The history of mirror mosaic work popularly known as ‘inlay’ in India goes as back as the Sheesh Mahal (palace of mirrors) constructed by the Mughal Emperor Shah Jahan in 1631. Adorned with pietra-dura (stone inlay) and complex mirror-work of the finest quality creating gleaming effect in the royal halls and courtyards, the Mahals of Rajasthan are a reflection of the sumptuous lifestyle of the Rajput royalty in medieval times.
The design in Mughal architecture consists of bold and complex symmetric patterns. These consist of rhythmically repeated abstract patterns and epigraphy from Quran in mirror or glass inlay.
The base is mostly white marble or mud-plaster. The designs are primarily two-dimensional but in special cases, the design is made three- dimensional. Convex or concave mirrors are used in this regard to give it a fuller appearance and an embossed effect. This method is called the Tekri inlay.
The craftsmen also used to create dimension using different shades of the same stone on a motif.
Even greater detail was achieved by carefully choosing pieces of each gemstone with differing tones. This variety of hues enabled the craftsmen to give the impression of shading and depth in each flower. Thoughtfully entangled oral designs create different effects.
Some designs were so complex that a single flower motif could contain more than a hundred individual pieces of coloured glass.Most of the patterns are inspired from nature and delicately depicted birds, flowering plants, and animals. Constellations of glass set on the structures form an abstract nature on them and glimmer in even in the dimmest light of the sun, moon and stars.
Though the marble inlay work of India is similar to that of the pietra-dura of Italy, the former varies by not having a three dimensional structure and are more flat. The pietra-dura had more of European birds inlay work whereas the Mughals had more of Indian kingfisher, myna, and red-breasted parakeet.
The Indian craftsmen were already well versed with inlaying softer coloured stones in marble. The challenge came when hard stones like agate, carnelian, amethyst and other semi-precious stones were to be used in Mughal architecture. The Islamic patterns being symmetrical, a great amount of precision was also required in cutting these stones. The skilled craftsmen soon mastered the technique. This craft caught on in later times too since the intrinsic value of glass and mirrors were low, but elaborate and grand effects could be achieved.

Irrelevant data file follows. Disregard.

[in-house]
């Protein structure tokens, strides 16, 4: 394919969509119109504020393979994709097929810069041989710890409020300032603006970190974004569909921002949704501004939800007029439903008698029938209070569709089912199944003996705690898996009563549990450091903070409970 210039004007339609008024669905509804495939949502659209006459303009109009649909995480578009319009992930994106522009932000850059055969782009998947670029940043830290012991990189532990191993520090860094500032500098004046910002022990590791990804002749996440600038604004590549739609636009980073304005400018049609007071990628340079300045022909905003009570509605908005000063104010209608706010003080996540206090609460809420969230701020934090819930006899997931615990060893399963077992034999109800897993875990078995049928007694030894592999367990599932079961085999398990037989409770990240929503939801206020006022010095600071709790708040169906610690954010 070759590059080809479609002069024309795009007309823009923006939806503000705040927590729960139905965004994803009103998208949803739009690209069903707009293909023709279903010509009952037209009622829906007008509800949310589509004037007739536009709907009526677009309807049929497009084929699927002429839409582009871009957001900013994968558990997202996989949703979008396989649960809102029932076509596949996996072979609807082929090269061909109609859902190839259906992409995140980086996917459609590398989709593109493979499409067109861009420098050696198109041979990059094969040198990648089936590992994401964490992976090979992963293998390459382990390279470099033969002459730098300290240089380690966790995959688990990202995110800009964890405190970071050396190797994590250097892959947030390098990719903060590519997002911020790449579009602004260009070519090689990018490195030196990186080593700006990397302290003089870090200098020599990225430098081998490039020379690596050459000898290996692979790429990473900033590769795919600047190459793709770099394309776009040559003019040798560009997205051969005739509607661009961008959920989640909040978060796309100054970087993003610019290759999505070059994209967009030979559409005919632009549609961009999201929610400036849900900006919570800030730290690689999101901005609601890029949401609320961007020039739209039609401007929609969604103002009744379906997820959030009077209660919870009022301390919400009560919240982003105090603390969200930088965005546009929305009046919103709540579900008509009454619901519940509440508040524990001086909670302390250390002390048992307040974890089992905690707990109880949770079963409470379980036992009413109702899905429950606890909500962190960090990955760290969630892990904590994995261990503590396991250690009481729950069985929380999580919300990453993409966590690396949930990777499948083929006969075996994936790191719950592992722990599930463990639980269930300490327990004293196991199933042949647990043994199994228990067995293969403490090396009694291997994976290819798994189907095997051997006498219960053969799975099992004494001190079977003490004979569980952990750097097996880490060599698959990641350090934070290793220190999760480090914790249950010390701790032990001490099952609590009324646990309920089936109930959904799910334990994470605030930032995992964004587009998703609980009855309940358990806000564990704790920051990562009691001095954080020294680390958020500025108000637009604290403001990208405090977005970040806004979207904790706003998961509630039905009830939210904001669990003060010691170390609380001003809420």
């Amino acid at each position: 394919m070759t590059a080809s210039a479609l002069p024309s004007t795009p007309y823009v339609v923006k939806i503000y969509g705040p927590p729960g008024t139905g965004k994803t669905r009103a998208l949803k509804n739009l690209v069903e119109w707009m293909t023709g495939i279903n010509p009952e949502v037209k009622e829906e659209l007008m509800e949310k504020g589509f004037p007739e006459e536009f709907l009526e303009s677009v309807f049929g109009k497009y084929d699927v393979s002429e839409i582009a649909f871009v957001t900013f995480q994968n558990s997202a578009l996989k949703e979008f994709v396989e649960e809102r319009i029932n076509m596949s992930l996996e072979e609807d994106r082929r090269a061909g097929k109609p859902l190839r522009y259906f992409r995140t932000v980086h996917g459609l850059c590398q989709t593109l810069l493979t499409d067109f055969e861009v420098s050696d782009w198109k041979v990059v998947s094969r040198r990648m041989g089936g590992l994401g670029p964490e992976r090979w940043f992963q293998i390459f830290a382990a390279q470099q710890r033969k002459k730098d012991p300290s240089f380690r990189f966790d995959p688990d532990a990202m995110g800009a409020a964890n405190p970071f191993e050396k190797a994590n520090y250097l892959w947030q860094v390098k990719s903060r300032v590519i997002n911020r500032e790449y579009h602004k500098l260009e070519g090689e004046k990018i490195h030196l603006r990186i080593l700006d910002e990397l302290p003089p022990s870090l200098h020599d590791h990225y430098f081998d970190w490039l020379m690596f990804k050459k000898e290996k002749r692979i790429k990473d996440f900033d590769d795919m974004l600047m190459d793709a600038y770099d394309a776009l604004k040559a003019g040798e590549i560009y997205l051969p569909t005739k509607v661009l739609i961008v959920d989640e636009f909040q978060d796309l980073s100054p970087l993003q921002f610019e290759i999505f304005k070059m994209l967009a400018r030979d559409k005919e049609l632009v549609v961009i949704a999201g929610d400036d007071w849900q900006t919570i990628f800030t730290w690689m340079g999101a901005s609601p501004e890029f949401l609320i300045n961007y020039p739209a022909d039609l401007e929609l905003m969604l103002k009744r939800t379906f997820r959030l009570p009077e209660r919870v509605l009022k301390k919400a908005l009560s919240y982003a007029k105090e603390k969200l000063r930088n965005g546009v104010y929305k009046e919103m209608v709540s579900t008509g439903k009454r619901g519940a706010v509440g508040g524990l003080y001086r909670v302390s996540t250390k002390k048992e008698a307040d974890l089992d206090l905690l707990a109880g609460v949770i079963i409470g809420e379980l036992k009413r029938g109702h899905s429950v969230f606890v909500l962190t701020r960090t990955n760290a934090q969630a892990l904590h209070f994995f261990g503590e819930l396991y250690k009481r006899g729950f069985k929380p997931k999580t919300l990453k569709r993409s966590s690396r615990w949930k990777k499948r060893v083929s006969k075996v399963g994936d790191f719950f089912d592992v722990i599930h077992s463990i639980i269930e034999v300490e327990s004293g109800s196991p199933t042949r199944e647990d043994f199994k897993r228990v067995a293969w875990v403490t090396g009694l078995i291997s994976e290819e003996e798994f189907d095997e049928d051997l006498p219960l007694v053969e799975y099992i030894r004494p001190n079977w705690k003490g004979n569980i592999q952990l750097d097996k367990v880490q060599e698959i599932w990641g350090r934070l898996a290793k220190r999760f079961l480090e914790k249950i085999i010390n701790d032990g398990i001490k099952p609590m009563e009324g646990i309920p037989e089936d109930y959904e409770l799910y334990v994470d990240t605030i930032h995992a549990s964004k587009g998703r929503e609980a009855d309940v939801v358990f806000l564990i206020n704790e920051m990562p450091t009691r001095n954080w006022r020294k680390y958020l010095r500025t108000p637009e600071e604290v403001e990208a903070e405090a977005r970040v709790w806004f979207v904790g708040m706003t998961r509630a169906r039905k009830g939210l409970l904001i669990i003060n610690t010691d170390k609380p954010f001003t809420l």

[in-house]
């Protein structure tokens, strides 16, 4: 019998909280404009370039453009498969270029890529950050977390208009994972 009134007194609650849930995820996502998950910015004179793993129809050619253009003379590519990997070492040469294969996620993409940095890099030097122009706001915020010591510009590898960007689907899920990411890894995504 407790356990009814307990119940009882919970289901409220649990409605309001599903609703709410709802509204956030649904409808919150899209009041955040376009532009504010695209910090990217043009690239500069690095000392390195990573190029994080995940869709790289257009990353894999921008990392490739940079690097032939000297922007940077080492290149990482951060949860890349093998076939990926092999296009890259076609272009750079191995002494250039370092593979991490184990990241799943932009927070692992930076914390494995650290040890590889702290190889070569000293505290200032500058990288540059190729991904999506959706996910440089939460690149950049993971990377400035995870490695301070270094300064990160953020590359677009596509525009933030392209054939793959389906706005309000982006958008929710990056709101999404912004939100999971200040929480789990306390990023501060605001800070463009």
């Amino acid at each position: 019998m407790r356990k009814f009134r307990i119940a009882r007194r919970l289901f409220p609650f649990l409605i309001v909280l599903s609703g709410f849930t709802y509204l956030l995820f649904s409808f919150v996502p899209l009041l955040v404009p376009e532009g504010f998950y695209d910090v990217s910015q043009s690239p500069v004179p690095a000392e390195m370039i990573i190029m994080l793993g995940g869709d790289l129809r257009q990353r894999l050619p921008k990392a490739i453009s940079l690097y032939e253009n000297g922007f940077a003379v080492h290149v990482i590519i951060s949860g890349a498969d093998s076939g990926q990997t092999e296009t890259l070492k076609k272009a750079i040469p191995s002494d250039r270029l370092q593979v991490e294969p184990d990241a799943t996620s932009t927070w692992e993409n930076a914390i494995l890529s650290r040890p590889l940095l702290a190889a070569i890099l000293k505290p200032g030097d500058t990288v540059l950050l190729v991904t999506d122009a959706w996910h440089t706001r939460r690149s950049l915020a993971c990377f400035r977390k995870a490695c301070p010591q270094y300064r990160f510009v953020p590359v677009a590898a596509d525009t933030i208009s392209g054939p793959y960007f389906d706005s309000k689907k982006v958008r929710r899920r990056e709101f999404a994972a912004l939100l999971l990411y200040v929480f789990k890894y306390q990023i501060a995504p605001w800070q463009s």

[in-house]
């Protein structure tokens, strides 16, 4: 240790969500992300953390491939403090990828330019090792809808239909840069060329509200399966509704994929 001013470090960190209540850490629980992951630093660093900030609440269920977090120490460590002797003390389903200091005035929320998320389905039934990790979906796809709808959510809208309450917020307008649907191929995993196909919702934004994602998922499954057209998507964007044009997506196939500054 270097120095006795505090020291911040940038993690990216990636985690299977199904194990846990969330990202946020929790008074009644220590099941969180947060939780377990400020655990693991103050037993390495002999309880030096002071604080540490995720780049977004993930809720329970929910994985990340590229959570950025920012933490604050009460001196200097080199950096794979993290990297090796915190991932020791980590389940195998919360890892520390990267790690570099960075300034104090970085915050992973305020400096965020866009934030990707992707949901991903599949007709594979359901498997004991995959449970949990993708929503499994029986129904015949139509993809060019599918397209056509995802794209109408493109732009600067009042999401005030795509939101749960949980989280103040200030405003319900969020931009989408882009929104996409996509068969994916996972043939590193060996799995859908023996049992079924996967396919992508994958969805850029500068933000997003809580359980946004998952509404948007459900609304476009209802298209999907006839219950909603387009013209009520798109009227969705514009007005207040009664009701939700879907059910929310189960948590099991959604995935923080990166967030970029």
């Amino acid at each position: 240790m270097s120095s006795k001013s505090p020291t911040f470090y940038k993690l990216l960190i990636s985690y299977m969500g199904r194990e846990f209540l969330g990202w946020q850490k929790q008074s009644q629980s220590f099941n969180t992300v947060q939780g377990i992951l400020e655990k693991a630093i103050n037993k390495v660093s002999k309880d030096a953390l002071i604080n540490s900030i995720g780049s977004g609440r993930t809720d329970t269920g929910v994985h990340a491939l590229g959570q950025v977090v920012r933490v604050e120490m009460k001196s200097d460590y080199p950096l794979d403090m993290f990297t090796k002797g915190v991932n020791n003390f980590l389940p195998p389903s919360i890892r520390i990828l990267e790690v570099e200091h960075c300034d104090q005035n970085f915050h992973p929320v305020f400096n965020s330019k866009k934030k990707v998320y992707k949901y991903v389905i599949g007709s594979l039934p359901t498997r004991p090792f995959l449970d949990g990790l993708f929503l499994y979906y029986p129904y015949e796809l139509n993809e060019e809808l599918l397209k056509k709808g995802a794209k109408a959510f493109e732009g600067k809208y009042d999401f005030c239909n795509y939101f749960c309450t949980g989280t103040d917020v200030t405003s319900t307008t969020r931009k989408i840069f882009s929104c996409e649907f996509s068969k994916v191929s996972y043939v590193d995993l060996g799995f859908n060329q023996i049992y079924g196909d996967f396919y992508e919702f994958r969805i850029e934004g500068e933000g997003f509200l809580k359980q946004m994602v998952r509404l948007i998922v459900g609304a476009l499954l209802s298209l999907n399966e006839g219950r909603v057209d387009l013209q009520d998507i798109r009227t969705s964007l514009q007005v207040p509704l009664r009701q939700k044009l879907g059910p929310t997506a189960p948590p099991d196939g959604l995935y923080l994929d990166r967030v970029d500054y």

This multifaceted multicolored craft from Rajasthan has attracted the attention of the art lovers across the globe, giving craftsmen like Rajesh Maheshwari an opportunity to display their skills to create awe-inspiring experiences out of an inexpensive raw-material (glass pieces from redundant objects and leftovers from the industry are also used).
Semi-precious stones, coloured glass and mirror pieces were used for the inlay. The other raw materials include vitreous paste, clay/paint/henna dye, glue, marble bases, sandstone, mud plaster and wooden boards.
While the glass markets of Delhi and Faridabad suffice the requirements of the inlay craftsmen, some special mirrors are still called from Belgium on client orders.
Some of the semiprecious stones include Lapis lazuli, malachite, soda-lite, amethyst, tiger-eye and white and green marbles which are used as decorative stones. The most distinguished material used in the inlay work is the mother of pearl.
The only waste that is left from this craft technique is powdered marble from the buffing. Most of it gets mixed into the air, while some is dusted away as well.
– Various markers and compasses are used to draw the symmetrical patterns onto the bases.
– The craftsmen first make a real scale fair draft of the design on paper and stick it on a wooden plank.
– Glass dimond cutter
– Brush to remove the extra dust
1) The craftsmen first make a real scale fair draft of the design on paper and stick it on a wooden plank.
2) Then using the diamond-cutting tool, the colorful glass pieces kept on the design are cut to acquire the required shapes.
3) These shapes are stuck to the paper base at their position stone with the help of special glues meant for this purpose and the remaining grooves between the pieces of glass are filled with a paste of marble powder and glue.
4) Then the entire work including the surface and the edges are finally polished and then buffed up to give a glossy and gleaming rich look
List of craftsmen.